If I were a Republican I'd be pissed, really pissed, at the cast of circus clowns I'm asked to choose from. There's almost no substance to them, no ability to deal with the world as it is and grasp its subtleties. Romney and Giuliani have potential, which means they're capable of flexibility and compromise. Much as we denigrate "politicians," compromise and flexibility are core competencies for anyone wanting to actual get anything accomplished in politics. Republicans need look no further than St. Reagan to see someone capable of flexibility and compromise. But the Republican Party today is more about ideological purity than it is about actually doing things, so this bunch of boneheads seems engaged primarily in a contest to prove they' haven't thought about things and don't need to and, if elected, won't ever think about anything or change my opinion.
In today's Republican campaign, anyone who shows an understanding of life's complexities is assumed to be some kind of backsliding apostate. Understanding complexity is something that Republicans openly scorn. (Remember how they mocked Kerry's attention to "nuance"?) There are no shades of gray allowed, so when complicated questions are asked the answers that belch forth are nothing but boilerplate dogma. Tax cuts. Spending cuts, but not anything specific. Seal the borders. Bigger military. Torture. Fear fear fear.
At no point did any of those on the stage seem to have a vision of what kind of country we might be if they got their way, because that's not what they're interested in. They're interested in touching the far right bases and reinforcing the idea that the Republican Fairy Land of the last decade is real, and not something that results in wars and deficits and the expansion of the government's power over every aspect of our lives.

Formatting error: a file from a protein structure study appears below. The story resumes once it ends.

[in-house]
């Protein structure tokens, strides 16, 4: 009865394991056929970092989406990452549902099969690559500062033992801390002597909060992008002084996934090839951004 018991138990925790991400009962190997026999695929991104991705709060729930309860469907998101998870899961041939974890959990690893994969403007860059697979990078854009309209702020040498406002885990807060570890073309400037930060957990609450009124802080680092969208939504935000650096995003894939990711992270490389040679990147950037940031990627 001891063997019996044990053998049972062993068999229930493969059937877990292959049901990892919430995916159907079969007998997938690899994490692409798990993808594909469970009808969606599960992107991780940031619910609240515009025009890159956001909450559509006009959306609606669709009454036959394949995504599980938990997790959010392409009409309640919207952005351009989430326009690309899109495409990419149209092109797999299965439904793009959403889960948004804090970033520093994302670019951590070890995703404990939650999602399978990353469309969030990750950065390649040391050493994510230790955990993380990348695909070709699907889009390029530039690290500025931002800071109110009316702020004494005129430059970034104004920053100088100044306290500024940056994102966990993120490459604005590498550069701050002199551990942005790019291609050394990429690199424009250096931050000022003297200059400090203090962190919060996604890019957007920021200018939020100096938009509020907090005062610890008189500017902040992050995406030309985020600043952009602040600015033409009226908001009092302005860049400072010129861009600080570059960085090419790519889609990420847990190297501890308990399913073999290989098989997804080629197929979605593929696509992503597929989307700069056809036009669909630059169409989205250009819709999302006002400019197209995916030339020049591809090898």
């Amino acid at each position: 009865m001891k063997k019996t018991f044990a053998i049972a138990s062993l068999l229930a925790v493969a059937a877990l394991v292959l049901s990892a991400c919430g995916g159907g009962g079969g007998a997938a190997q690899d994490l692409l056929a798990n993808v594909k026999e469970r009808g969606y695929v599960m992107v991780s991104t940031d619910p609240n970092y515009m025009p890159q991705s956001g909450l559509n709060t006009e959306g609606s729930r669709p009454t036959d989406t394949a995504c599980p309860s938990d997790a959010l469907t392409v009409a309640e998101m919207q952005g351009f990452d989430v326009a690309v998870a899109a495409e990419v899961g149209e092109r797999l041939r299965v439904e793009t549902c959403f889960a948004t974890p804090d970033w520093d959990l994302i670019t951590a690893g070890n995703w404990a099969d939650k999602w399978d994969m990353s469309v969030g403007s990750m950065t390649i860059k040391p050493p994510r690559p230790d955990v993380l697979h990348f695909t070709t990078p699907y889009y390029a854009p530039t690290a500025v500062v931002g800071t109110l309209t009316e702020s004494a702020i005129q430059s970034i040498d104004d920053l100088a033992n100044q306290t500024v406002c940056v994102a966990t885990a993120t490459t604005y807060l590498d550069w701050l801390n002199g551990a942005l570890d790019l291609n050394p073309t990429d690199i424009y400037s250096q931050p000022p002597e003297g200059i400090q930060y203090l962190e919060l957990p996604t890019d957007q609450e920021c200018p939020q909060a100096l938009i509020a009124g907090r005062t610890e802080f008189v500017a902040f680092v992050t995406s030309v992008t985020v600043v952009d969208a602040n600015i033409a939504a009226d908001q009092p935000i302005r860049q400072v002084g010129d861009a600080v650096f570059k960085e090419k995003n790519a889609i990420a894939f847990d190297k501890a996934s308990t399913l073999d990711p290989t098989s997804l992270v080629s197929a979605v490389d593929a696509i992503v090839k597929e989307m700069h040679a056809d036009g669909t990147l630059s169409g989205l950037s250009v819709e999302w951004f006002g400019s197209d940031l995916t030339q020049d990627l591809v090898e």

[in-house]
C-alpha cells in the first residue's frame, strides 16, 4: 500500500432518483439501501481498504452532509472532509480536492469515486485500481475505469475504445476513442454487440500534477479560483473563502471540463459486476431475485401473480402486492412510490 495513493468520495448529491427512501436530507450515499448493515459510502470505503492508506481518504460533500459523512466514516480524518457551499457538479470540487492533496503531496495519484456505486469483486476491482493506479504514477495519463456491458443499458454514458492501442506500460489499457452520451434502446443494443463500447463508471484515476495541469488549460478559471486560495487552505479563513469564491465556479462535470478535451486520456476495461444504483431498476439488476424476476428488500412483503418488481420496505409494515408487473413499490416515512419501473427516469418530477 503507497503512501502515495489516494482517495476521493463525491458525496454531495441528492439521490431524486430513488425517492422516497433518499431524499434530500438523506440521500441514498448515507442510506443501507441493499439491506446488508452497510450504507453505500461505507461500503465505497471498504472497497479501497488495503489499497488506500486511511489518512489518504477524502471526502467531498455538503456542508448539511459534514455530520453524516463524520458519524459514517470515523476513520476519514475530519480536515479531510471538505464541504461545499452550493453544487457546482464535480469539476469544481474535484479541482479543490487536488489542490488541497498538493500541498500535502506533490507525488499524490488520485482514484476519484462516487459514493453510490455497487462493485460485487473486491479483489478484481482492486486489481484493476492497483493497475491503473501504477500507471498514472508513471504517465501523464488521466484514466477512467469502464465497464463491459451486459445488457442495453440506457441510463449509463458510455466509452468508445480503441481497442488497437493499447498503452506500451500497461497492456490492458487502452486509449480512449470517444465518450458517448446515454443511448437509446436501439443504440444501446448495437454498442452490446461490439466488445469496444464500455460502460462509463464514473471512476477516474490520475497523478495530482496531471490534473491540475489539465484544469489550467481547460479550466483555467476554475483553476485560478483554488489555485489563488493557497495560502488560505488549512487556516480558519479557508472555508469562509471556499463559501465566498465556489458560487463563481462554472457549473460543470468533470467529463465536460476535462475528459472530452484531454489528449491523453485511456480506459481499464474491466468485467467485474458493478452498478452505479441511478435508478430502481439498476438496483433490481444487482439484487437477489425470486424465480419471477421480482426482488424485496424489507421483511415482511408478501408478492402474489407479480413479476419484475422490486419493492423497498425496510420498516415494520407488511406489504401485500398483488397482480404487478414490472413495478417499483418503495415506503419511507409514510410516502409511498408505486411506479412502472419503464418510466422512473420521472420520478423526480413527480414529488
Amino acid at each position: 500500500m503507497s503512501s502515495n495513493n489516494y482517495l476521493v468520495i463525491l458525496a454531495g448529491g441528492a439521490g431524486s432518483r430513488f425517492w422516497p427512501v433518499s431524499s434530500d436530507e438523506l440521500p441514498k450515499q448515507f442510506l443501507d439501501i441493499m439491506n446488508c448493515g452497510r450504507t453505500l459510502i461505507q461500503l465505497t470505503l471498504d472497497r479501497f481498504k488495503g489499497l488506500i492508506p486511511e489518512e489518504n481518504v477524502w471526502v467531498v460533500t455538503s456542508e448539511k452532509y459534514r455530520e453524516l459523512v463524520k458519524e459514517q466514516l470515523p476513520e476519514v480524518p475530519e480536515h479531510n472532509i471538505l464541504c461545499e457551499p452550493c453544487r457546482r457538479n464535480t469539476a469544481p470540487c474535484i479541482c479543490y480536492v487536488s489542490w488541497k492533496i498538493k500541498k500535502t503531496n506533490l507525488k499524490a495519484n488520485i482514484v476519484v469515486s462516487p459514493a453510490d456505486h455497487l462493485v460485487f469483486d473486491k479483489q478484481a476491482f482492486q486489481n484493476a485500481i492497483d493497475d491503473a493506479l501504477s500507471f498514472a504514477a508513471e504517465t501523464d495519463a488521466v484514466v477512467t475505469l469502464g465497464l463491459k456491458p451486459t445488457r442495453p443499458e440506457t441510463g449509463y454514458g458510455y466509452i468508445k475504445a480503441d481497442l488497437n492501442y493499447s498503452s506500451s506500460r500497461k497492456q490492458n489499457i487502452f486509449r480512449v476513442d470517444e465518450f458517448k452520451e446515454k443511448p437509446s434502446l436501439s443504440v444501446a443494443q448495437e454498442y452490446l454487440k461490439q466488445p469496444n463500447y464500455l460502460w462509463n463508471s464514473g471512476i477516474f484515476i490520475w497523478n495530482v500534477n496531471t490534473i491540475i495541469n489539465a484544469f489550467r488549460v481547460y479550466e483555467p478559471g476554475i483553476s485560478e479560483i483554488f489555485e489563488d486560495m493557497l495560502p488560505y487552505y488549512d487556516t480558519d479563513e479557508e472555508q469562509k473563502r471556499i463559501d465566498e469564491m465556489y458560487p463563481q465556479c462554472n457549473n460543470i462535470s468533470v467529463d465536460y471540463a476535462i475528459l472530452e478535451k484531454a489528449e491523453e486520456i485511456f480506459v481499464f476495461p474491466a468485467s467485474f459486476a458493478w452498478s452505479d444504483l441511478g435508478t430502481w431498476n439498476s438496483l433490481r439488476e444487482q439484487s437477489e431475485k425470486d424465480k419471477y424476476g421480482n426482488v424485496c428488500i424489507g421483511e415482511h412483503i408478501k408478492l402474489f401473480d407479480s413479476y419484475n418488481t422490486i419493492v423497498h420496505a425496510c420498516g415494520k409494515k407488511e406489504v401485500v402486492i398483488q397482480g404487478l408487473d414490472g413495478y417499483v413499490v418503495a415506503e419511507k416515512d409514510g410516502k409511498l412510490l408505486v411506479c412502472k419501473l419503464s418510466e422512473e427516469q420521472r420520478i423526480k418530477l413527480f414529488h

The only thing in the part of the debate that I watched that made me think there was anything in the Republican Party worth saving was Fred Thompson's refusal to sign Grover Norquist's no-tax pledge. Thompson stood on his record of not raising taxes but dismissed Norquist as exactly what he is: the head of a single-interest interest group. Unlike the others, for one moment Thompson seemed to understand that the President of the United States is responsible for more than protecting the interests of the Republican crackpot base. It was the singular moment of "nuance" that I saw.
And then they all went back to their talking points, promising a return to simpler times and smiling for the cameras. I went out into the living room to sit in depressed solitude.